The invasive climbing plant ivy (Hedera helix) is not a parasite or a virus, yet it behaves like one. In fact, ivy arguably performs better than many microscopic killers. Instead of infecting its host and then dying along with it, ivy kills the host and survives. Tales of people leaving their windows open on summer nights only to find ivy had crept in by morning are enough to make one invest in herbicides. And yet even the deadliest of chemicals don’t always do the trick.
Look around and you’ll see the survival of the fittest. Humans, trees, dogs, fish, even guinea pigs are descended from ancestors that survived hundreds, thousands, sometimes millions of years of disease, environmental change, warfare – anything that nature could throw at it to thin the herd.
We’re all the survivors – and yet, we all still die. Sometimes quietly, peacefully, sometimes violently – sometimes from diseases that are so powerful they can fell the strongest of any species, just as a gentle-looking ivy can bring down a mighty oak.
When Europeans first went to the Americas in great numbers in the 16th century, the newcomers proceeded to destroy the ‘New World’ with the help of horses, cows, and chickens, while also believing they were saving indigenous people from a godless life.
Fast forward to the late 20th century and HIV/AIDS brought the outing of the gay community: because they were dying, suddenly the ‘manliest’ of Hollywood actors were forced to confess they loved their fellow manliest of Hollywood actors. In all these scenarios, death reached into places no one had imagined.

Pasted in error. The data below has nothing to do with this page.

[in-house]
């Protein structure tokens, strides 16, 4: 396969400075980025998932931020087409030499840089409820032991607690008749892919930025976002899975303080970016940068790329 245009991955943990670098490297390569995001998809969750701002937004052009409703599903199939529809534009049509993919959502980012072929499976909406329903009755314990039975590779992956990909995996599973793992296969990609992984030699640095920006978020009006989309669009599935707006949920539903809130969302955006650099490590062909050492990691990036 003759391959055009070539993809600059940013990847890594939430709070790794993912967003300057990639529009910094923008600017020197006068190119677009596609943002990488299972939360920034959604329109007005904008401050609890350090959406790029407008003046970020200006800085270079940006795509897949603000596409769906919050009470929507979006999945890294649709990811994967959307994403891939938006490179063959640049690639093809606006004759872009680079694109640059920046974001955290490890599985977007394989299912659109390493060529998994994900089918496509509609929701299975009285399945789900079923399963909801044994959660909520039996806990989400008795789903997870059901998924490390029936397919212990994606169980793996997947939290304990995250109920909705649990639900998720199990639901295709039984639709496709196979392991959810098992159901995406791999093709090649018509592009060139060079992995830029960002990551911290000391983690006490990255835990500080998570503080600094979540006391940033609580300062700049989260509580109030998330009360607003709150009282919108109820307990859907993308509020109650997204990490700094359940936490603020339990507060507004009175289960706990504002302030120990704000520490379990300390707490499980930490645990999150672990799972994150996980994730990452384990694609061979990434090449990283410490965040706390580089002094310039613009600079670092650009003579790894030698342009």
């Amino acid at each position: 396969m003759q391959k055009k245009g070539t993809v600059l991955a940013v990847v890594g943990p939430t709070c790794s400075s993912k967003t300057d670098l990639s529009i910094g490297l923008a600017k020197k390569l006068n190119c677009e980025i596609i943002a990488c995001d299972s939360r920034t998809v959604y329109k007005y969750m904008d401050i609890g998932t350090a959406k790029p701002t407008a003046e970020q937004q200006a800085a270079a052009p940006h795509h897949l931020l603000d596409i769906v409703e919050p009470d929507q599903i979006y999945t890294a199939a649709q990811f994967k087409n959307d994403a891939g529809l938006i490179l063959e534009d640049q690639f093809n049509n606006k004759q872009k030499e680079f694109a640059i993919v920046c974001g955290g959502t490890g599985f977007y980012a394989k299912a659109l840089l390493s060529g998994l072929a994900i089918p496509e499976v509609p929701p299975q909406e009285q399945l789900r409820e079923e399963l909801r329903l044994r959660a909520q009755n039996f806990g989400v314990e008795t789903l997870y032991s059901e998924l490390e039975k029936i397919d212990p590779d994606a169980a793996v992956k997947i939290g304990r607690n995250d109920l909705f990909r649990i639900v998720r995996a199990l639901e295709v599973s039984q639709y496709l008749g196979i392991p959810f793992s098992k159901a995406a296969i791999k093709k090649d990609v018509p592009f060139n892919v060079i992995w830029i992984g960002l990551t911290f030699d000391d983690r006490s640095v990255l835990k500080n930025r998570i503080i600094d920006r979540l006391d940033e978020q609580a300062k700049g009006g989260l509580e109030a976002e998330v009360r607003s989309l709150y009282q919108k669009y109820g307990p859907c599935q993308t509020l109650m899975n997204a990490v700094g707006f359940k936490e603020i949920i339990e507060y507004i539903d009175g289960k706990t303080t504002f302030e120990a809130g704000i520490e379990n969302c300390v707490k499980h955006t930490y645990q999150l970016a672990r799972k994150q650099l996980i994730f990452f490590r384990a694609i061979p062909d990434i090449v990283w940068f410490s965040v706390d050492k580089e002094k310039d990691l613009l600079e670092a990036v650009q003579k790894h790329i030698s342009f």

And now death has made itself known again … in case we had forgotten.
In the interest of increasing agriculture and farm development, humans have tried over centuries to domesticate countless animals. Through trial and error, they learned that the best animals to domesticate usually have certain characteristics: they reproduce at a young age, give birth to at least one or two offspring a year, and don’t cost a lot to feed.
They often also have a social hierarchy. Imagine a typical video game where you’re fighting the head bad guy. Once they are killed, all their followers usually die as well. Although not as dramatic in the wild, if you’re able to control the boss, or alpha male and female, you’re able to control the entire herd.
Another critical trait is that the animal needs to be able to work for humans. Just as some people cannot work in an office cubicle, some animals just are not wired to live on a farm. Horses can be domesticated, but no one has been able to domesticate their cousin, the zebra. Zebras have a combination of unpredictability and skittishness that can lead to you getting kicked in the head. Which is why we normally don’t see people riding zebras.
So which animals make the cut? Aside from horses, there are also chickens, pigs, goats, cows, and donkeys—these were among the livestock that Europeans brought with them, along with wheat and barley, when they travelled to the Americas.